I have been visiting Caring Days, an adult day care center in Tuscaloosa, in order to build relationships with the caregivers who bring their loved ones there. Clients participate in activities and exercises that help build and retain their cognitive and motor skills. On Friday, I was invited to sit in on an art therapy session with a group of University of Alabama Honors students who attend the sessions once a week for a class called Art to Life. (If you are interested in Art to Life or Cognitive Dynamics, please watch the video below.)

I watched as 95-year-old Mrs. Sarah, who used to paint before the disease stole her ability to do so, painted again. I listened as she recalled memories that she hadn’t visited in years. I had no idea that something so inspiring could come from something as simple as a cake pan filled with shaving creme and food coloring.

After filling the pan with shaving creme, the art therapist asked Mrs. Sarah to pour drops of food coloring over it. The talkative and outgoing woman asked one of the students to help her with the food coloring, a small sign that she was still hesitant. She repeatedly expressed that she missed being able to create art, and although she was very confident in the art therapist, she wasn’t confident in herself as an artist anymore. She was afraid that the skills she once possessed were gone. She feared she had lost them completely, just like many of the memories she longed to remember.

While one student poured the food coloring over the shaving creme, the others asked Mrs. Sarah to talk about her earliest childhood memories, her wedding day and her family. She was excited to share these experiences with the students, and would recall things she said she hadn’t spoken about in years. With each story she told, however, Mrs. Sarah would come to a point that she couldn’t remember, and would become frustrated with herself when she couldn’t bring the memory back or remember the words to say when it did. I watched as this very intelligent woman, who led a life well lived, began feeling insignificant and “not smart enough” to remember.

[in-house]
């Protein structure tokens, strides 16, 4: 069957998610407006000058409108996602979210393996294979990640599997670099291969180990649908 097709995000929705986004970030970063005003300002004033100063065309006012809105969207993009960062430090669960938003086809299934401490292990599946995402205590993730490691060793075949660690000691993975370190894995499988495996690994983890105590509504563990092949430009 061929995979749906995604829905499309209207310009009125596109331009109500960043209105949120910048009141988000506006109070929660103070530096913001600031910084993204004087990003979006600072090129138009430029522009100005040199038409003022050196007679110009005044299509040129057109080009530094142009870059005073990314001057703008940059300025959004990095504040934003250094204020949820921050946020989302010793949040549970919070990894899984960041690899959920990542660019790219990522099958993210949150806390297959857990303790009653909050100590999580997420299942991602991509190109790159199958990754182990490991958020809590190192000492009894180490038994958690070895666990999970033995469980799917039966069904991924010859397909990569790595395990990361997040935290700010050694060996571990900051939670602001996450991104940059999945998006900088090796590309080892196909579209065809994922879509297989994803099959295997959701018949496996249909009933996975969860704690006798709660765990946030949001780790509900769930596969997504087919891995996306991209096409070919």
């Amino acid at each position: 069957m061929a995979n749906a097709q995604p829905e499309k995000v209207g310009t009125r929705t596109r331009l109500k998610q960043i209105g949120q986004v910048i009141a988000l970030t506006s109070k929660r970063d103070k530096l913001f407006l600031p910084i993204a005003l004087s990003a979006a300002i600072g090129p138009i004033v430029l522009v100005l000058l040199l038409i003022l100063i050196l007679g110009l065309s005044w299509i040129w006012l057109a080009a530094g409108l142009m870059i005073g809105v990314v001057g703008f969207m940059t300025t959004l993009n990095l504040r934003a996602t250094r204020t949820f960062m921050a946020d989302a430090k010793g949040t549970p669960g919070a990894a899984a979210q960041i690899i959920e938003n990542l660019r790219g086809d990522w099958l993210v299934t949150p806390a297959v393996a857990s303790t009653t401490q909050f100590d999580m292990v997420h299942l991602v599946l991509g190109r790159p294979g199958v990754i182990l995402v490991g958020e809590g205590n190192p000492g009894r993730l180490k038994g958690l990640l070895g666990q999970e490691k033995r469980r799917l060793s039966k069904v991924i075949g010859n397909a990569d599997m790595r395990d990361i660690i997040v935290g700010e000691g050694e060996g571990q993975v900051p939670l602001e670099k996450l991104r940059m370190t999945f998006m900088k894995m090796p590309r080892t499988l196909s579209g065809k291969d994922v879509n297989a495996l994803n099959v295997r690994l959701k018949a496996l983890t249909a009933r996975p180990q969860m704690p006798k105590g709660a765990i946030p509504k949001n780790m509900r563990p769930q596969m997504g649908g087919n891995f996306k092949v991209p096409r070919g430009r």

Mrs. Sarah was then asked to take a paint brush and drag it across the shaving creme, creating swirls and patterns of different colors. She wasn’t certain of herself, but kept “painting” at the encouragement of the others.

The next step in the process required Mrs. Sarah to take a piece of paper and lightly press it into the shaving creme. “Am I messing up? I hope I didn’t ruin it,” she said. When the paper was pressed to the bottom of the pan, the therapist gently pulled it back and scraped away the shaving creme with the edge of piece of cardboard. When the shaving creme was cleared away, the therapist revealed the finished product and asked the students to describe what they saw.



A dove. A flower. A butterfly. A party. These were the things the students saw in the abstract, and as they described them, tears filled her eyes. You see, there is something else you should know about Mrs. Sarah. Besides losing memories and mobility, Mrs. Sarah is losing her sight. She sees shapes, colors and outlines, but no detail. Yet, here she was crying because she had created something beautiful for others to see. That’s what art is after all, she said.

When the therapist asked her to name the piece, Mrs. Sarah said, “Happiness.” When the therapist asked her to describe how it made her feel, Mrs. Sarah said, “Like there is something there and you can start again.”

You can start again. How beautiful it was to hear those words from a woman who probably believed she would never get the chance to start again. She apologized for being emotional, but what she couldn’t see were the tears in everyone’s eyes. We all needed to hear that, and I’m sure we will need to be reminded of it again someday. At 95, Mrs. Sarah realized that she could start over, despite her age and her sickness. No matter what you are going through or what life throws your way, tomorrow is a new day, and you can always start again. 

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“Don’t be pushed by your problems. Be led by your dreams.” – Ralph Waldo Emerson

“Be led by your dreams.”